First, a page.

“Our teams are well-skilled in the latest technologies. We are able to leverage this knowledge into niche areas of the client market.”

Akin to most start-ups, Araza had a humble beginning from starting with two people and one client, which has now ballooned to 150 employees spread across Melbourne, Brisbane and Sydney.

But while the business began as a vendor-agnostic consultancy, Kluth said the company is now looking forward to expanding its recent partnership with Microsoft, alongside other vendors.


Doug Stuart - CMO, Instaclustr
Doug Stuart - CMO, Instaclustr

FOUNDED — 2014
KEY TECH — Big data
KEY VENDORS — Apache Cassandra, Amazon Web Services
KEY CUSTOMERS — Campaign Monitor, Adstage and BlackBerry

Big Data-as-a-Service business, Instaclustr, was created to manage the complex and tangled back-end of “pretty, front-end” applications.

“Essentially, we build a big heap of tools and have a solution that makes it easier to do the data management on the cloud for an application,” Instaclustr co-founder and CMO Doug Stuart explained.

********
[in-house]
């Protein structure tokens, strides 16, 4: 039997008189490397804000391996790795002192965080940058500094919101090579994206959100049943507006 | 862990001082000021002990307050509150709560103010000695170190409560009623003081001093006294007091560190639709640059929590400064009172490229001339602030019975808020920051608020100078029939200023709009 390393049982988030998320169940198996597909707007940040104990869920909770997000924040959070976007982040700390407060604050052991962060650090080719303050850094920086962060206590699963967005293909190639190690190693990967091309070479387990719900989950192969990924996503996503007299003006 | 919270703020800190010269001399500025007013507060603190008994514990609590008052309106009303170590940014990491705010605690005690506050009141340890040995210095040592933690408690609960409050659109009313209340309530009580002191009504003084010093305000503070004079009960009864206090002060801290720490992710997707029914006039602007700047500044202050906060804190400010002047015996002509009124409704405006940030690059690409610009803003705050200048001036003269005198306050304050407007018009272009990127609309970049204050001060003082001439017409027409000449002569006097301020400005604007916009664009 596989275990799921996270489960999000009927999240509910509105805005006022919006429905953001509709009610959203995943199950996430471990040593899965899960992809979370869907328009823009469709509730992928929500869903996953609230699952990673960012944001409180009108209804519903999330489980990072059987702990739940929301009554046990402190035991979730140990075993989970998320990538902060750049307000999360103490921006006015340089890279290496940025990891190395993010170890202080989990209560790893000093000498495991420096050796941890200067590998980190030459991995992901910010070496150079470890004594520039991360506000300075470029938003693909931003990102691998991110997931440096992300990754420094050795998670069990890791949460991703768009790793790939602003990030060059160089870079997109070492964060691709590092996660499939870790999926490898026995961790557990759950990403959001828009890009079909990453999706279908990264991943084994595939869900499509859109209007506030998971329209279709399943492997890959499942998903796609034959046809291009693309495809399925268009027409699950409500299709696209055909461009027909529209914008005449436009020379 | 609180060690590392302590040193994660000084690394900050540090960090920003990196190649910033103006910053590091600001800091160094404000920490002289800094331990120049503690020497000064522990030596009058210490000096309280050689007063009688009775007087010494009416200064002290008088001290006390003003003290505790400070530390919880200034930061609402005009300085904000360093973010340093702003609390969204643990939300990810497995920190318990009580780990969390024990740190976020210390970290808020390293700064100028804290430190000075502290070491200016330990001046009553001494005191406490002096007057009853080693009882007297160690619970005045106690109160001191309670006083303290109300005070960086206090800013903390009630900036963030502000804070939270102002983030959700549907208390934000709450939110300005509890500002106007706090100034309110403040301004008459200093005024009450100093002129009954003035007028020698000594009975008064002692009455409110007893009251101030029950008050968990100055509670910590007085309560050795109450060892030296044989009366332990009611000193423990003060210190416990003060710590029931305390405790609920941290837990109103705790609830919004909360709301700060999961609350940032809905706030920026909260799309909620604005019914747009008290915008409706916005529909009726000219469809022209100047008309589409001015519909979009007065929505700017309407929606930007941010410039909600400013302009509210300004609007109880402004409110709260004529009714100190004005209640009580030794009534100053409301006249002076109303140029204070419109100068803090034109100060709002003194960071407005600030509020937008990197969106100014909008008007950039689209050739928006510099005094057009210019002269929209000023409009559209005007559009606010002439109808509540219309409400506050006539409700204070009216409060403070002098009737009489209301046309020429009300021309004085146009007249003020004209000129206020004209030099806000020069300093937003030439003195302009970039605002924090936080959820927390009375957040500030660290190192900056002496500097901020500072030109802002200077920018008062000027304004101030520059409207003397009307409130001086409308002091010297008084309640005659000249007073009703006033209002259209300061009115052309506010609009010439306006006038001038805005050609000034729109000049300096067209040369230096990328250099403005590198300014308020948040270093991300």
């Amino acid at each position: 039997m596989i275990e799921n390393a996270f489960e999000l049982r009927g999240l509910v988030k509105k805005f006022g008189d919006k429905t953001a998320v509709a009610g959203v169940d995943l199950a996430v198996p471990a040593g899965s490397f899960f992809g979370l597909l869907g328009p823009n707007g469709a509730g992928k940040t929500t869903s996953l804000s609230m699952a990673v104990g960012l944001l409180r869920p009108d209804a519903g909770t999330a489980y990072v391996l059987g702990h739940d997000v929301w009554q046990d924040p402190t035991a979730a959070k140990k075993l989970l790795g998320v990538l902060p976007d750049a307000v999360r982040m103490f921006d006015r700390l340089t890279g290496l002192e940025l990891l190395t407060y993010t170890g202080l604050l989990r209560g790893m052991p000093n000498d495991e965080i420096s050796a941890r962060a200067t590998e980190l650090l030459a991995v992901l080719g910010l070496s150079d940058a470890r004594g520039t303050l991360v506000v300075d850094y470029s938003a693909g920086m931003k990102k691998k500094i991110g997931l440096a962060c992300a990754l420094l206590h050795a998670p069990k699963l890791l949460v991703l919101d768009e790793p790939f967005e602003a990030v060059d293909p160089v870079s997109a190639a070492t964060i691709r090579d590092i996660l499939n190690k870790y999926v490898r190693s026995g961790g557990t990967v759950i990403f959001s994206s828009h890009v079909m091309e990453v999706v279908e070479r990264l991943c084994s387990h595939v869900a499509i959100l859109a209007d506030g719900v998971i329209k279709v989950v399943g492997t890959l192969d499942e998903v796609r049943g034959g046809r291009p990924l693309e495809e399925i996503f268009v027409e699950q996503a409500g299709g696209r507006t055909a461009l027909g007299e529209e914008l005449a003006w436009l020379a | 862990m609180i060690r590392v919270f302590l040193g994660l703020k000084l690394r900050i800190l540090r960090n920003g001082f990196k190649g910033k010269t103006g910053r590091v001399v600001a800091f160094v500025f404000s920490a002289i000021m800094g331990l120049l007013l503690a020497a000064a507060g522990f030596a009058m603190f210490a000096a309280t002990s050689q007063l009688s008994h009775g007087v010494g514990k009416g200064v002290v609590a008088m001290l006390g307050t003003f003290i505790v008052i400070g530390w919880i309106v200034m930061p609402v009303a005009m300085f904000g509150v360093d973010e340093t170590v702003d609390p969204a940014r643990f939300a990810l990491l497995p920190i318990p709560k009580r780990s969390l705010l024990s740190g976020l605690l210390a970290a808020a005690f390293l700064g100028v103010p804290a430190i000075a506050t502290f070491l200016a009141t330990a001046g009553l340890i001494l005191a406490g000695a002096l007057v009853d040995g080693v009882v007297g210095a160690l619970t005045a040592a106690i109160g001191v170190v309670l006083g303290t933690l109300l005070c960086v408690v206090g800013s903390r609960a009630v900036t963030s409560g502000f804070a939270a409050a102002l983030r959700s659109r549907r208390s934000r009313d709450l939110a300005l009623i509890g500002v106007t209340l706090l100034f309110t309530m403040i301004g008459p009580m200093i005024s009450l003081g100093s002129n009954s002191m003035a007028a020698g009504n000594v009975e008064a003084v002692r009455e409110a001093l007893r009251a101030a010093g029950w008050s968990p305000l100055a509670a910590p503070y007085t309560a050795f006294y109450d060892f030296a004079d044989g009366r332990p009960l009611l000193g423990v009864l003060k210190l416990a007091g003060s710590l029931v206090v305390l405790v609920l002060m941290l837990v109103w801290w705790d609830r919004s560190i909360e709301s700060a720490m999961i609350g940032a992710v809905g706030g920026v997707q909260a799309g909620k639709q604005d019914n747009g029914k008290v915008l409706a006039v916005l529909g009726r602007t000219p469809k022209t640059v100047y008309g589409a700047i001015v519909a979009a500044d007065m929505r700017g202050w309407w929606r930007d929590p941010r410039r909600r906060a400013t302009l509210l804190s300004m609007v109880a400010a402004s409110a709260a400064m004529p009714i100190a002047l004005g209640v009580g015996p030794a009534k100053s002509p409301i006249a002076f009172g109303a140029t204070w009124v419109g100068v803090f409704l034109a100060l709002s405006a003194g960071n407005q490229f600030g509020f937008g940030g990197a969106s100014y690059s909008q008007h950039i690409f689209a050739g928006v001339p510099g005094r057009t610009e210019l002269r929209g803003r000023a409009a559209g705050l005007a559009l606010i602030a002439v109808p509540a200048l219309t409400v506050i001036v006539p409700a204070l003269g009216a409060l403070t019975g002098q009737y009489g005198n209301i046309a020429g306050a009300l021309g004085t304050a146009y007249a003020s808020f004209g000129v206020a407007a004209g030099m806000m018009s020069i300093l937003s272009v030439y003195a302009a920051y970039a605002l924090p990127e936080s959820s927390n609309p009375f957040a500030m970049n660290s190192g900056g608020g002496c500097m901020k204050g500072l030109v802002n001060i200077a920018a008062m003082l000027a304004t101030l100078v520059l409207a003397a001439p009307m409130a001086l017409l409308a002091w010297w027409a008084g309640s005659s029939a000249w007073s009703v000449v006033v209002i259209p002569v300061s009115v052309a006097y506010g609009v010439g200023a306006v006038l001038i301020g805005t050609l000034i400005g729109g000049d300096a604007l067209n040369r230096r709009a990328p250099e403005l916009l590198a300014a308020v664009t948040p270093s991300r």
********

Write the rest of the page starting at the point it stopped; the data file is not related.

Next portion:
“There is a always a nice pretty front end for an app like Netflix or Spotify that has millions of users transporting, using and analysing millions of gigabytes of data on the backend.

“We look after the data layer, the database and the analytic tools that fit around that to make sure its synced and dancing.”

As well as offering the ability to spin up various databases via the cloud — 90 per cent of which is hosted on AWS — the business has a 24/7 operations team based in Canberra monitoring the back-ends to ensure that the database and infrastructure is operating efficiently. <

“We really are that level of assurance for companies that all things are operating and there is no down-time,” Stuart said.

The Australian start-up is already spread across the globe with a presence in both Europe and the USA, and an official headquarters running out of Palo Alto, in a bid to stay close to key customers.

“We were global from day one, that is the uniqueness of this business,” Stuart added. “Because it is a cloud-based company supporting applications, 85 per cent of our customers are based in North America. We have had many more customers in the US than in Australia.”

Initially, Instaclustr supported start- ups, before progressing into the enterprise arena.

“In those early days, it really didn’t matter where we were because the companies are based in the cloud,” Stuart added. “It didn’t matter that we were all the way in Australia.”